Wednesday, April 27, 2011

classic castaways

There's an oft repeated and varied tale of two friends who go to a video store. When passing the classics section one laments that they "just don't make em' like they used to." The other extends his arm in a grand gesture and counters, "these are the ones that have survived." I don't recall where I first heard it, or whether the story is even true, but the comment is justified. It wasn't just Citizen Kanes and Taylor's and Paine's, and for every heavy hitter double the flops. According to Robert Sklar a 1930s survey distributed to screenwriters allowing them to comment on their industry and the product it produced resulted in a whopping three fourths negative response.

But there's a flip to the coin. A haven commonly referred to as films so bad they're kind of good. Which for good or ill I'm willing to admit to. This post will celebrate just a few of my favorite train wrecks.

Thirteen Women (RKO Radio Pictures, 1932)

A year before RKO would make King Kong there was this monstrosity. In a far cry from Nora Charles famous 'good wife' Myrna Loy plays a half caste maniac who decides to destroy her former classmates, including Irene Dunne, for bullying her in the past. This could be a fantastic comment on racism and the ways minorities have been marginalized in society. But what tack does this film take? To give Myrna the power to hypnotize people with nothing more than her makeup lathered artificially slanted eyes. And I can't look away either, especially when Myrna decides the way to destroy Dunne is to plant an explosive in her son's bouncy ball (Halloween candy's not the only reason to fear strangers, kids!). I can't decide if this film is a drama, a poor stab at comedy, or a more personal brand of horror film that makes you want to turn your own skin inside out.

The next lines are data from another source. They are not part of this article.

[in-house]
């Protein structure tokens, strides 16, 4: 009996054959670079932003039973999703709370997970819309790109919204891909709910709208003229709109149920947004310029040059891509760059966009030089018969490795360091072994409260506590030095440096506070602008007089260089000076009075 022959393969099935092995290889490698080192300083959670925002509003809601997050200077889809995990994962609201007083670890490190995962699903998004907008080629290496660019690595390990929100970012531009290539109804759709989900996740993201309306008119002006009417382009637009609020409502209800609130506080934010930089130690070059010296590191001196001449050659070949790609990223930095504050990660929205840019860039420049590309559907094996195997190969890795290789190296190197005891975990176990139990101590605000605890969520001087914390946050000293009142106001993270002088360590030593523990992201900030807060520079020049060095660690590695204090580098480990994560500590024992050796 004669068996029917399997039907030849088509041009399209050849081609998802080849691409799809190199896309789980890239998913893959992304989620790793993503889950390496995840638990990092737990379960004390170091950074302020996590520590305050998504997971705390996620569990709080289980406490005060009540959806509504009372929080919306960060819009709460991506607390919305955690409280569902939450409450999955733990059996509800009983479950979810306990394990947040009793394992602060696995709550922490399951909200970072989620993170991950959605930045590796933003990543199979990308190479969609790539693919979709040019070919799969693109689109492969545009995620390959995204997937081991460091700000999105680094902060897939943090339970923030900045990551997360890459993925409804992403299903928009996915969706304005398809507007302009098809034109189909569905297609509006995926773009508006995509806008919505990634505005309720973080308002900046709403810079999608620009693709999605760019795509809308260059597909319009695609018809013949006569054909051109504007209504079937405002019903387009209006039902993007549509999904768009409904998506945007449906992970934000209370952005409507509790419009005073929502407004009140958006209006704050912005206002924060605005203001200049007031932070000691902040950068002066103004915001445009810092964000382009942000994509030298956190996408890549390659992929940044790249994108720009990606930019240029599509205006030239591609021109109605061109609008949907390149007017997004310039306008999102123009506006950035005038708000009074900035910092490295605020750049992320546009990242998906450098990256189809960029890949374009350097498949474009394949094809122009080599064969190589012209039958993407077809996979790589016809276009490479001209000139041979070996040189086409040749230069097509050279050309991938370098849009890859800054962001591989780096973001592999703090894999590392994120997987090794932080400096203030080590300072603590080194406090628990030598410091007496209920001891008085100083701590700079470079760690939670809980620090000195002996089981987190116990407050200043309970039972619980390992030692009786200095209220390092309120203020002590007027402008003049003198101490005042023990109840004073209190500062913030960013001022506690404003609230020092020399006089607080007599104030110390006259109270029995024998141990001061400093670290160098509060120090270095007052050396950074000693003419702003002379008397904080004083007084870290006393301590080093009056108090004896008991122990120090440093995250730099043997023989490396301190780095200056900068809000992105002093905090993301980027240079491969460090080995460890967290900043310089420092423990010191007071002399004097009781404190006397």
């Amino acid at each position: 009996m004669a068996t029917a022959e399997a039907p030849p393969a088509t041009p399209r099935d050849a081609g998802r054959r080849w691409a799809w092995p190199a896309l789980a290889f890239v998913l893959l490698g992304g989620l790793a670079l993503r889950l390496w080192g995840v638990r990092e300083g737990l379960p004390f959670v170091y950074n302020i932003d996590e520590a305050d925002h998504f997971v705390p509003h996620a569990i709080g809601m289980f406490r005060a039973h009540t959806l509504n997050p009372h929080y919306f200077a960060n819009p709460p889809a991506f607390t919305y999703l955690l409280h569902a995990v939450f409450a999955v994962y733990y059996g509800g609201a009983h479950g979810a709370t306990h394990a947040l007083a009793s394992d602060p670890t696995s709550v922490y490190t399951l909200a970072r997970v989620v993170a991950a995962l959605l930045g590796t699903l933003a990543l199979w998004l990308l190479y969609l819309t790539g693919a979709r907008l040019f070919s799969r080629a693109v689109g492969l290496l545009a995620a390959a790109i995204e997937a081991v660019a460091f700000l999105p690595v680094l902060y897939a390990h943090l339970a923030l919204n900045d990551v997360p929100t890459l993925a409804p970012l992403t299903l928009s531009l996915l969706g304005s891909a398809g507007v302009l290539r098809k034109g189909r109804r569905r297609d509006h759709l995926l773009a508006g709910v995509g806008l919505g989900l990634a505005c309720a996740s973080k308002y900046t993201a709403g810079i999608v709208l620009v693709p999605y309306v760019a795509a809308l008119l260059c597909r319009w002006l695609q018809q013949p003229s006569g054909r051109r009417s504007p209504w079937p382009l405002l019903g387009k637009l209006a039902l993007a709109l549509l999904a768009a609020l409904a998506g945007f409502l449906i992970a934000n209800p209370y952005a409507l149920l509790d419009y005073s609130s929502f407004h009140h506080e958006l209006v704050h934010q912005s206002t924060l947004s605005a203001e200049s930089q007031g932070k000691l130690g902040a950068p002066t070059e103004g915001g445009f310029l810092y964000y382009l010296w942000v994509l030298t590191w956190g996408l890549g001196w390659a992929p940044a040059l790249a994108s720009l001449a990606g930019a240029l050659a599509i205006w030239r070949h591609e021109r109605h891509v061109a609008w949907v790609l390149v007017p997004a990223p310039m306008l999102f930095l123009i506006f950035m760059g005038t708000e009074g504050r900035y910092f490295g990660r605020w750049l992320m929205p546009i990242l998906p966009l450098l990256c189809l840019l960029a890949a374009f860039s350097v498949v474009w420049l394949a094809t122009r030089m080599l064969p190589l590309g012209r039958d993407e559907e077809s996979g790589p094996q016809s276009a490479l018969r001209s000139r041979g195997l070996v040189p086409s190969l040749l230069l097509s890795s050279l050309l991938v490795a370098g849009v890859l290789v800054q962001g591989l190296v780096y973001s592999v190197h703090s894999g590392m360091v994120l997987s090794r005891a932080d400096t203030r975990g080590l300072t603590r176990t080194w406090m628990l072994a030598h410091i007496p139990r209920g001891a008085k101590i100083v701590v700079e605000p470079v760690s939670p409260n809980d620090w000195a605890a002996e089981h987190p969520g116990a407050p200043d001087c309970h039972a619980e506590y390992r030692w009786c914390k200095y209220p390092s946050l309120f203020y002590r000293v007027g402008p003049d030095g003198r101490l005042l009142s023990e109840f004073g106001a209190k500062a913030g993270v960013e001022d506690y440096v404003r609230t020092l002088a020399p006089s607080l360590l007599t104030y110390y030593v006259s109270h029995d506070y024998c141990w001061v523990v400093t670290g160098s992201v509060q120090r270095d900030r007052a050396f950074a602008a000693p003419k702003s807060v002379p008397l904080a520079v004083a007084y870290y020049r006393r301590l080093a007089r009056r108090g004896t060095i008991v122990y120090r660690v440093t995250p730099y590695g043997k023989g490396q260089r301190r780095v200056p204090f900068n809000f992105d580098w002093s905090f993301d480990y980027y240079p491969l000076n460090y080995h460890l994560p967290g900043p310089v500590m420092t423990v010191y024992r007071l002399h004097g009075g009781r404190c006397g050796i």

The best part? It actually ends in a train wreck.

Parachute Jumper (Warner Brothers, 1933)

While only released a month before 42nd Street the two do not sit side by side in public memory. I honestly have no recollection of the plot of this one and it isn't memorable enough to warrant the five seconds it would take to read a plot synopsis on imbd. The reasons this one is so great? Bette Davis as a sassy southern belle with an accent to match. Jezebel pre-code style. Also fun for the le gasp! People had middle fingers in the 1930s and knew how to use them! moments.

Casino Royale (MGM, 1966)

Before Daniel Craig there was David Niven as Bond. Both he and this film are not placed in the great pantheon of 007 films for good reason as the film acts as an anthropological study in where careers go to die (hey it's work, right?). Yet there are hidden, can't look away style gems. I will provide three magical screen caps to demonstrate. When I snap my fingers again you will immediately view this film.

I give you

David Niven in an alpine hat.

Woody Allen in a sombrero with a David Niven punching bag (sans Alpine hat)

Drugged Deborah Kerr dancing a jig.

And voila!

Hush... Hush Sweet Charlotte
(2oth Century Fox, 1964)

Something of a camp classic, though not as well known as its cousin Whatever Happened to Baby Jane? also starring Bette Davis as a ham fisted shrill psychopath. That part makes me sad, honestly, and I don't find much fun in it. The reason to watch this film?

Olivia DeHavilland as a stone cold... we'll say fox.